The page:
The Christian Broadcasting Network (CBN) continues to argue that it's possible for gay people to alter their sexual orientation.

The topic of so-called “reparative” therapy, which seeks to alter the sexual orientation of gay people, is being talked about in the media amid accusations that Minnesota Rep. Michele Bachmann's family clinic Bachmann & Associates seeks to “cure” gay people.

In a segment broadcast on Wednesday, the CBN pointed to a 2007 study as proof that change is possible.

“I think our study raises that question again,” Psychologist Mark Yarhouse said on the program. “It says, 'Well, wait a minute. Here's a change effort sustained over time, and there's a pretty significant percentage of people for whom this was helpful.”

CBN claimed that 30 percent of the study's participants were able to “reduce their homosexual attraction enough to be celibate without distress” and 23 percent were able to “convert to opposite sex attraction.”

The segment further suggests that the American Psychological Association has endorsed the practice simply because it has not formally banned it.

“Some mainstream media are reporting that the American Psychological Association, or APA, has rejected so-called conversion therapy. But that's just not true. The APA has not banned it or even deemed it unethical,” the CBN reported. (The video is embedded in the right panel of this page.)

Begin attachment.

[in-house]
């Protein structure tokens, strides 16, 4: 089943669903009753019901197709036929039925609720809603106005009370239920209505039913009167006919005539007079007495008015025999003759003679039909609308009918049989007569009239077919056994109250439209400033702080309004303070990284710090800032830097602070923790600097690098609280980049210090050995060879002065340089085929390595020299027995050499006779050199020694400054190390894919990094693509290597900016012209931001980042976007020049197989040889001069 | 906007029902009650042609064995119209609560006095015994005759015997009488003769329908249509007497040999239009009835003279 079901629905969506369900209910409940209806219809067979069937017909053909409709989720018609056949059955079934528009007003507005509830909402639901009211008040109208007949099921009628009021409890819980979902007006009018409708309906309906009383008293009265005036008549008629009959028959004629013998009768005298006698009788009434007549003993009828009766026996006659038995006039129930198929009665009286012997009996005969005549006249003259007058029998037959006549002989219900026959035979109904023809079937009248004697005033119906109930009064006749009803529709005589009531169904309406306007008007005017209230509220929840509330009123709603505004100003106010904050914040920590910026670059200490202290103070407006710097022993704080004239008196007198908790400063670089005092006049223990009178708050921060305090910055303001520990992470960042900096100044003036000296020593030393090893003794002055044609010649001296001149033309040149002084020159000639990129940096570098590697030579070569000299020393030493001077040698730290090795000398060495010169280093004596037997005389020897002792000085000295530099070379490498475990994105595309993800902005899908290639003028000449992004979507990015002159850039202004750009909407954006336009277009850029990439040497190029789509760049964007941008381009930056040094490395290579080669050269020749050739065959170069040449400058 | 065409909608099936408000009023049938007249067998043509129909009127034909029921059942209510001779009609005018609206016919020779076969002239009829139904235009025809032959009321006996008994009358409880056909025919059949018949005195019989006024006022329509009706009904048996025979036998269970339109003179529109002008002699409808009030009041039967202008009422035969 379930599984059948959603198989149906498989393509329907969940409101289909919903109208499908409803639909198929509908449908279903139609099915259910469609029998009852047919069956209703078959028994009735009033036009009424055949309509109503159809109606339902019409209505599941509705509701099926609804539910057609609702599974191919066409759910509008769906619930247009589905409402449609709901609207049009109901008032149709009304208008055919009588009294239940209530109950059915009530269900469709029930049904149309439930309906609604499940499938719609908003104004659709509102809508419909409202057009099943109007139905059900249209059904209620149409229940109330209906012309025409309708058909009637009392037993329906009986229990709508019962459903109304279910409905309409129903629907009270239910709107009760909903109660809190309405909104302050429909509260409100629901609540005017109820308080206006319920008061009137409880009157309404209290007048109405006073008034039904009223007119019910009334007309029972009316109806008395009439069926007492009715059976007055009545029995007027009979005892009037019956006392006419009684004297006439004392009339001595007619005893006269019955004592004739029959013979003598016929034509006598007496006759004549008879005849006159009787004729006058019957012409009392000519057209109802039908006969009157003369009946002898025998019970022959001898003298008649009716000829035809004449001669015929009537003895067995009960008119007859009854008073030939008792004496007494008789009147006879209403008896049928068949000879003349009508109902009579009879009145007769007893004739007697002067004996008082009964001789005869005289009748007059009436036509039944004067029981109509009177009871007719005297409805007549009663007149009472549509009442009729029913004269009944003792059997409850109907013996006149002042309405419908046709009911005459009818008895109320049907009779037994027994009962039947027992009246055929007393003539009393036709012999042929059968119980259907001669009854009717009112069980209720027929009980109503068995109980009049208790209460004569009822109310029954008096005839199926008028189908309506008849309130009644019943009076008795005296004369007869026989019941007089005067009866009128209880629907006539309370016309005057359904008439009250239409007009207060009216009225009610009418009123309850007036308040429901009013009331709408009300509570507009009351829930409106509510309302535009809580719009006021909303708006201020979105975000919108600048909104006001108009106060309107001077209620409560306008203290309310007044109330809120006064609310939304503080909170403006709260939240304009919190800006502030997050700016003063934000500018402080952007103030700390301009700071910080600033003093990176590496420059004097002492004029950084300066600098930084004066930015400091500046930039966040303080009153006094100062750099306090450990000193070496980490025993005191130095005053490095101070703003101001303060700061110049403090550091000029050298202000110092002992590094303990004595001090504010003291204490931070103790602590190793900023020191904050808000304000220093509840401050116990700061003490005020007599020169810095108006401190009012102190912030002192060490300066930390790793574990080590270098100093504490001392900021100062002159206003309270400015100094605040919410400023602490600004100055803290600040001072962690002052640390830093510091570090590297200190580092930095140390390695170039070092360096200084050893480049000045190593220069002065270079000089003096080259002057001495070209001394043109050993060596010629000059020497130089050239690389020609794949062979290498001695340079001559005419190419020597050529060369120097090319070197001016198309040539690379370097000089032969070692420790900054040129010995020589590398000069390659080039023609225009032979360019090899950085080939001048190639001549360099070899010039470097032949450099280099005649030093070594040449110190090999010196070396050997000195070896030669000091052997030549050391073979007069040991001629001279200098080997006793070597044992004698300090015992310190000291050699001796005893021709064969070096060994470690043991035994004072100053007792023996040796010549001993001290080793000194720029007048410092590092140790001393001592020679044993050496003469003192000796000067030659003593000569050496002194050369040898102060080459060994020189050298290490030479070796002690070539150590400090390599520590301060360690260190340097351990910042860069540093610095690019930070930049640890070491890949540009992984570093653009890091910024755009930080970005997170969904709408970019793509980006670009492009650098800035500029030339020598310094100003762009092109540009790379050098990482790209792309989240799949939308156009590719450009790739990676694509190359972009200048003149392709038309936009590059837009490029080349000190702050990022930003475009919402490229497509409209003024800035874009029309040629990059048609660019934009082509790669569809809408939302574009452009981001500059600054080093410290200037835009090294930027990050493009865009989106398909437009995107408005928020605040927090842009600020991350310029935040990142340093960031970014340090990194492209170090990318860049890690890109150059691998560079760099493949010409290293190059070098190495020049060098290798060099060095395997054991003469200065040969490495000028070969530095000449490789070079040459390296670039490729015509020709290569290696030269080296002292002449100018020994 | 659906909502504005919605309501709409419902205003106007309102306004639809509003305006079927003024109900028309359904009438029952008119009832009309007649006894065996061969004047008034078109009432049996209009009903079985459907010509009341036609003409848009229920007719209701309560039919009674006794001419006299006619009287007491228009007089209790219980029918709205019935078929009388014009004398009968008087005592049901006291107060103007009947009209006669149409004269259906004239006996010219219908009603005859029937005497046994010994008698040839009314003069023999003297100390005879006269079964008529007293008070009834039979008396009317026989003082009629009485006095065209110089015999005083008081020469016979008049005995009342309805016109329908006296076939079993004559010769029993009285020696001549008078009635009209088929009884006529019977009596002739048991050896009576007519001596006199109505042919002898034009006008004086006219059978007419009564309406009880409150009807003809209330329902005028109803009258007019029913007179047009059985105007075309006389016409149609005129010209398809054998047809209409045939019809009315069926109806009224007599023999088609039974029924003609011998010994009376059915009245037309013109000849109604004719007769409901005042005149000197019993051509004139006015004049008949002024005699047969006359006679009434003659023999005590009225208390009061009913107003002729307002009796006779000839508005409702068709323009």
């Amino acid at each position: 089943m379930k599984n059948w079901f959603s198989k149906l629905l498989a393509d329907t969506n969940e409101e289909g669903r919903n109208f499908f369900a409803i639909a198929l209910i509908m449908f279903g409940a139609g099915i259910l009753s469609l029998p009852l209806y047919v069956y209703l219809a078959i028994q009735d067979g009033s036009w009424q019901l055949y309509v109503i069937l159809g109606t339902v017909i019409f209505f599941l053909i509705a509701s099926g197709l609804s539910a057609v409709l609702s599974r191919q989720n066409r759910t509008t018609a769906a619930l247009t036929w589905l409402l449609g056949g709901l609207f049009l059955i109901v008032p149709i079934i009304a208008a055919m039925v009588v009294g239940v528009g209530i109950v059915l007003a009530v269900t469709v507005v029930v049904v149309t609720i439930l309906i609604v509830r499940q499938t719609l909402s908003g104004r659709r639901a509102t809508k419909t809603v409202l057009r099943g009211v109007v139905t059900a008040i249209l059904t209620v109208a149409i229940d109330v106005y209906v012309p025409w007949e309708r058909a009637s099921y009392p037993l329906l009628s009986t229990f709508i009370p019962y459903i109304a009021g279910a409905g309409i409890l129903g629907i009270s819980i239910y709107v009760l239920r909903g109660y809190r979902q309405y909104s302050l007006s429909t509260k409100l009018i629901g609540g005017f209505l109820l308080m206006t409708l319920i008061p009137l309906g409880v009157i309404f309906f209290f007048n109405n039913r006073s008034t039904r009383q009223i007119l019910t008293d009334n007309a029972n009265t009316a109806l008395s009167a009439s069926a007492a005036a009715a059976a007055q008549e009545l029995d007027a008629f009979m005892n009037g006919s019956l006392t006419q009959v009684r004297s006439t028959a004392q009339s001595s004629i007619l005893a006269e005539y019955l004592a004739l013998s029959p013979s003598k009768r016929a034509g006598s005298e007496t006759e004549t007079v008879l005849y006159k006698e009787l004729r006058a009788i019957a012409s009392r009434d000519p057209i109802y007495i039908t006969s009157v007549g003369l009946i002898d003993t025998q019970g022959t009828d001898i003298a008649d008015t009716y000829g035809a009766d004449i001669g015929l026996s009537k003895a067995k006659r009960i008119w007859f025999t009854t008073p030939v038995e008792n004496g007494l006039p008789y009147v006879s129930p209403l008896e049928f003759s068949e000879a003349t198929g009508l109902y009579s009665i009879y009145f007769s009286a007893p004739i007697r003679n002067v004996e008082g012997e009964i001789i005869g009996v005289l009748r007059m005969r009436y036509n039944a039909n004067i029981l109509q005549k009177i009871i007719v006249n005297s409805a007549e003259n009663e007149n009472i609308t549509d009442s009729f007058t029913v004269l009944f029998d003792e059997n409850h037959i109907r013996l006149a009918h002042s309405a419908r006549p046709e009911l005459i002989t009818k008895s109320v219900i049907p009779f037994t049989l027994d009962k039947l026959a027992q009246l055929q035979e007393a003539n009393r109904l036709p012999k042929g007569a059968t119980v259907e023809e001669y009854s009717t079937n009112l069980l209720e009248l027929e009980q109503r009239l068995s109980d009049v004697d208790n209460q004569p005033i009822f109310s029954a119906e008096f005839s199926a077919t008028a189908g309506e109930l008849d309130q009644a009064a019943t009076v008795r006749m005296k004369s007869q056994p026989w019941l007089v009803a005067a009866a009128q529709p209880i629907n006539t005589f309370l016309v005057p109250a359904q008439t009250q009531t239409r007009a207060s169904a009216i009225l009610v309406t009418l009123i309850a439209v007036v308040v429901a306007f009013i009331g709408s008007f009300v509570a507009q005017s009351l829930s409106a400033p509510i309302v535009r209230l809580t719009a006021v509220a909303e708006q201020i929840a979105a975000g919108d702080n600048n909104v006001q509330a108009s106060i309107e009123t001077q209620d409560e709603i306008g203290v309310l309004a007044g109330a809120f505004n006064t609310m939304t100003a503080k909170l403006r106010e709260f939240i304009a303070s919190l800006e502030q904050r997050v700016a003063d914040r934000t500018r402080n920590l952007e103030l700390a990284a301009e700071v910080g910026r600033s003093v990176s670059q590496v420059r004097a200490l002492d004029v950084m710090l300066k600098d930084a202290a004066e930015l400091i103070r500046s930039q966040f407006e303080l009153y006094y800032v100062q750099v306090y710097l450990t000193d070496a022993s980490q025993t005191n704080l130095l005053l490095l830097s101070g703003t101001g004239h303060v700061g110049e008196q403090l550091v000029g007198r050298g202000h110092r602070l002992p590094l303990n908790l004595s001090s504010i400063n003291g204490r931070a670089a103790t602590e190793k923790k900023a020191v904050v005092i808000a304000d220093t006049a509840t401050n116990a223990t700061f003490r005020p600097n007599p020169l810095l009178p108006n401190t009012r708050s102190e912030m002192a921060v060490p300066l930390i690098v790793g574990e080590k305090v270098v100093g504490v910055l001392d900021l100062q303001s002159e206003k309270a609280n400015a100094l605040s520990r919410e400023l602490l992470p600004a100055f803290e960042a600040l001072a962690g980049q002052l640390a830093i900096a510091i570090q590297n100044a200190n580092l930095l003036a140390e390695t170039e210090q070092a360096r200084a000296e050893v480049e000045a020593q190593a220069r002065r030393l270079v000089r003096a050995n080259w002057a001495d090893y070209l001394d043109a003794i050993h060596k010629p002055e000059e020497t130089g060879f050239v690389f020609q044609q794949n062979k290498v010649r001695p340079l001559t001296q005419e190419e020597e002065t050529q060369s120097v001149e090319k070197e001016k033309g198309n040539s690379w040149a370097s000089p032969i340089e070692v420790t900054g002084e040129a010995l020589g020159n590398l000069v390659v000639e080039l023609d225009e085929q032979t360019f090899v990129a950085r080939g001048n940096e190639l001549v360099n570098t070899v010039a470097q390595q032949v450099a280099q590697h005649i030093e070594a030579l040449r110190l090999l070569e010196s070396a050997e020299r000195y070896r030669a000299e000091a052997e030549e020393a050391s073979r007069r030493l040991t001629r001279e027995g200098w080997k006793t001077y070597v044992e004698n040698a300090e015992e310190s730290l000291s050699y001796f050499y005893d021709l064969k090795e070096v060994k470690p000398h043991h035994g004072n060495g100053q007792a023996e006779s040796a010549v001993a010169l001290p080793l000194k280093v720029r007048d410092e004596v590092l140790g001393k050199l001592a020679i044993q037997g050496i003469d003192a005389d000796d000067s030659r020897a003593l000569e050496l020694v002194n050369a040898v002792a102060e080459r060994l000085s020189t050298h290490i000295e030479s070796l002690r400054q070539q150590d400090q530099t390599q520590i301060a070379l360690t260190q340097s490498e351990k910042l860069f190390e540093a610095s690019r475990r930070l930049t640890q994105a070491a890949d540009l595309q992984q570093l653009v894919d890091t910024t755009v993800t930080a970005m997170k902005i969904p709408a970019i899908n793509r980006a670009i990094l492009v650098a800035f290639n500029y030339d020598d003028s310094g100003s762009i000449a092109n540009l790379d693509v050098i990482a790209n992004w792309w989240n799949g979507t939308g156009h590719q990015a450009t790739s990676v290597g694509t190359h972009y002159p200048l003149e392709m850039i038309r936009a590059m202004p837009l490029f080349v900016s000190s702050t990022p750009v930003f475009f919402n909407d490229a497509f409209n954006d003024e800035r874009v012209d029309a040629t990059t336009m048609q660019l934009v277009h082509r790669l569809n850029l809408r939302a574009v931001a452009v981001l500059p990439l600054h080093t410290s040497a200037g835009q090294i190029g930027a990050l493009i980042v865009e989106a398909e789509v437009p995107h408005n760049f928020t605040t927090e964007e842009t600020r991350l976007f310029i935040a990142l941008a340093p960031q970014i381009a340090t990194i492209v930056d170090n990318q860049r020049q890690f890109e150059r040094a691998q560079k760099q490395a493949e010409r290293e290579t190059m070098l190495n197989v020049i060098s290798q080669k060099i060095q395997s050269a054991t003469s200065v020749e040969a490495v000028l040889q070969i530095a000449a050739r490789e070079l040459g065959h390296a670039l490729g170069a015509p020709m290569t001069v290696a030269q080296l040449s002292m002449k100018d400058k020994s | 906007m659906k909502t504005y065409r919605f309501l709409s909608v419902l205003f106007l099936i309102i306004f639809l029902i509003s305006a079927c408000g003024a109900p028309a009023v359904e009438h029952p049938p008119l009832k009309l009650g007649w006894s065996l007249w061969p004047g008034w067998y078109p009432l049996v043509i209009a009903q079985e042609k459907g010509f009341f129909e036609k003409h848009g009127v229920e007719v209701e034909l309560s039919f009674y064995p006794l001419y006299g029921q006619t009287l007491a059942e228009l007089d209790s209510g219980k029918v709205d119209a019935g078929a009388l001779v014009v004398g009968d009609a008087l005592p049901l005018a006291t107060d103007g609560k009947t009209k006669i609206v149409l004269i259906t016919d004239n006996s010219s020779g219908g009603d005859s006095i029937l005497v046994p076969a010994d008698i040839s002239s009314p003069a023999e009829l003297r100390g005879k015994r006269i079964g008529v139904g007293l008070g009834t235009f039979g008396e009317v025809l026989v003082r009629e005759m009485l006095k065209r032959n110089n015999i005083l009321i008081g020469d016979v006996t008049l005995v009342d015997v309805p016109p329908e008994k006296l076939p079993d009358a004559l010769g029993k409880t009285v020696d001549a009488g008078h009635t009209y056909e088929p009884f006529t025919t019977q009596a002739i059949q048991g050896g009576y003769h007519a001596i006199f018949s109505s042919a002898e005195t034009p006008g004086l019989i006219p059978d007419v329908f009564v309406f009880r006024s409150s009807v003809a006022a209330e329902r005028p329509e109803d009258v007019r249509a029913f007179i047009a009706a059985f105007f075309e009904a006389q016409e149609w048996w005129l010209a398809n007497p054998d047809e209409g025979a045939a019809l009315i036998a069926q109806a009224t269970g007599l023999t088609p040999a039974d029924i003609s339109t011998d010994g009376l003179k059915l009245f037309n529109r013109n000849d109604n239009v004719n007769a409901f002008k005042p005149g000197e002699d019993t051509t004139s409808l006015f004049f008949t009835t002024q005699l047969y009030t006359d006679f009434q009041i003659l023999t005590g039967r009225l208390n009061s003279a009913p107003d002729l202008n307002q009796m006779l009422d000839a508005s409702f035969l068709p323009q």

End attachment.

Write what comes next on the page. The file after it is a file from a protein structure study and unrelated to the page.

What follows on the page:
The APA, however, has rejected Yarhouse's study, saying it was “unpersuasive due to their study's methodological problems.”

“Best-practice analytical techniques were not performed in the study, and there are significant deficiencies in the analysis of longitudinal data, use of statistical measures, and choice of assessment measures,” the APA wrote in 2009.

At its 2006 annual meeting, the APA released the following statement: “For over three decades the consensus of the mental health community has been that homosexuality is not an illness and therefore not in need of a cure. … Our further concern is that the positions espoused by [“ex-gay” groups] NARTH and Focus on the Family create an environment in which prejudice and discrimination can flourish.”

Yarhouse's study was funded by the “ex-gay” group Exodus International and its research subjects were recruited with help from Exodus and NARTH.